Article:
► The first evacuations begin in Mariupol
On the 36th day of the Russian invasion, Kiev sent 45 buses to . on Thursday evacuate civilians blocked in the south-east port city of Mariupol, after Russia announced the entry into force of a ceasefire to allow the creation of a humanitarian corridor to the city of Zaporizhya, which is controlled by the Ukrainian army.
In the morning, seventeen buses were on their way to Mariupol, and twenty-eight others were waiting for a Russian pass to cross a bridge near the front line. The Red Cross, for its part, said it was ready to lead evacuation operations for that day on Friday. “provided all parties agree on exact terms, including route, start time and duration”†
“Our teams are on the way with pre-loaded medical equipment and supplies ready to facilitate the safe passage of civilians from Mariupol”emphasized the International Committee of the Red Cross (ICRC).
Mariupol city center, today.
Complete destruction. pic.twitter.com/nDTawUBHDI
—Arrow Intel (@IntelArrow) March 30, 2022
The Russian Defense Ministry had proposed on Wednesday evening to “silent food”, or a local ceasefire, from 10am (11am in Paris) on Thursday in the besieged and shelled port to evacuate civilians. Some 160,000 civilians are said to be still stranded in the city that has been continuously bombed by the Russian army for weeks. It is estimated that at least 5,000 civilians were killed in the city.
► Russian and Separatist Forces Claim Huge Military Gains
The leader of the Russian Republic of ChechnyaRamzan Kadyrov, whose thousands of men are fighting in Mariupol, assured on Thursday that 90 to 95% of the strategic port city is now under Russian control. According to him, the last Ukrainian defenders are entrenched in the metallurgical plant Azovstal, located in the east of the city. However, the fighting continues in the city center.
→ EXPLANATION. War in Ukraine: Is Russia Changing Its Military Strategy?
Pro-Russian separatists in Ukraine’s Donbass on Thursday claimed they control almost the entire Luhansk region and more than half of Donetsk. “As of March 31, 2022, in the morning, more than 90% of the territory of the Luhansk People’s Republic has been liberated”said an official from this area.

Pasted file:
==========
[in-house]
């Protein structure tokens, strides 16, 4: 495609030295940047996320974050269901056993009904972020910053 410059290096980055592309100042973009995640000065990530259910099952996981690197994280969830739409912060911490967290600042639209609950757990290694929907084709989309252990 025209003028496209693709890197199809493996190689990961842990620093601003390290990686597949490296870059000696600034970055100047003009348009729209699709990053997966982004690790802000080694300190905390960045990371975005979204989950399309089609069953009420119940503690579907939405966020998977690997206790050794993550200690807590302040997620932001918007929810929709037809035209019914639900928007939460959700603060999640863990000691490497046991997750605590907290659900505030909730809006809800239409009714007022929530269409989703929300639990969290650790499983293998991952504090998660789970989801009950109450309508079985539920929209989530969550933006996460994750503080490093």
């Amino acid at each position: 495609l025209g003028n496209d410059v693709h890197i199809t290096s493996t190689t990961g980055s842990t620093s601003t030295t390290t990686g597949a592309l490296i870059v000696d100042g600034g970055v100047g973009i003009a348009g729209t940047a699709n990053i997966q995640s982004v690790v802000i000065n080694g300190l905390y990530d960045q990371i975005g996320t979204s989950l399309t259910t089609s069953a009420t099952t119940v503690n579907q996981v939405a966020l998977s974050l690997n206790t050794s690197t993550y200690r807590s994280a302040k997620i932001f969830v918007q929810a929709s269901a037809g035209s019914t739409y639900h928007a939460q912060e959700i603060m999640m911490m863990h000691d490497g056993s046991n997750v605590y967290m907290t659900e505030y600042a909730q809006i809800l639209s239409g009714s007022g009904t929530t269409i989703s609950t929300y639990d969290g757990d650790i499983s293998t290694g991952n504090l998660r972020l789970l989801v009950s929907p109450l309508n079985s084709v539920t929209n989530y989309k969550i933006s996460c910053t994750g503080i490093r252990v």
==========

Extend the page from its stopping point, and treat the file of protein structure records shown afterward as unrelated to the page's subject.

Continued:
Denis Pushilin, leader of the separatists in Donetsk, assured on Wednesday that“about 55 to 60%” of the territory of the Ukrainian region of the same name was under Russian control. Before the outbreak of the Russian offensive on February 24, separatists, who have been at war with Ukrainian forces since 2014, controlled about a third of each of these regions.
► Russian soldiers would leave the Chernobyl nuclear power plant
Russian troops begin to withdraw of the Chernobyl nuclear power plant, which they took over on the first day of the invasion of Ukraine on Feb. 24, a senior Pentagon official said Wednesday. The Russian army also withdrew outside Gostomel airport, northwest of Kiev.
“Chernobyl is another area where they are starting to reposition themselves, leaving Chernobyl to go to Belarus”a senior US official who asked for anonymity told reporters. “We think they’re leaving, I can’t tell you if they’re all gone”he added.
That’s what Pentagon spokesman John Kirby said “less than 20%” Russian troops whose advance to Kiev was prevented by the Ukrainian resistance “started to reposition itself” in the direction of Belarus.
► Vladimir Putin would be badly advised according to the Americans
“We have seen Russian soldiers – out of arms and in despondency – refusing to carry out orders, sabotaging their own equipment and even accidentally shooting down their own plane.”said the director of British intelligence GCHQ Jeremy Fleming. And even if Putin’s advisers are afraid to tell him the truth, the regime should be crystal clear about what is happening and the magnitude of these miscalculations.he estimated.
► Russian and Ukrainian GDP could fall sharply
Ukraine’s economy is expected to shrink by 20% this year as a result of the Russian invasion of the country. According to projections from the European Bank for Reconstruction and Development (EBRD) released on Thursday, Moscow will see its GDP fall by 10%.
Before the war, the EBRD expected growth of 3.5% in 2022 for Ukraine and 3% for Russia.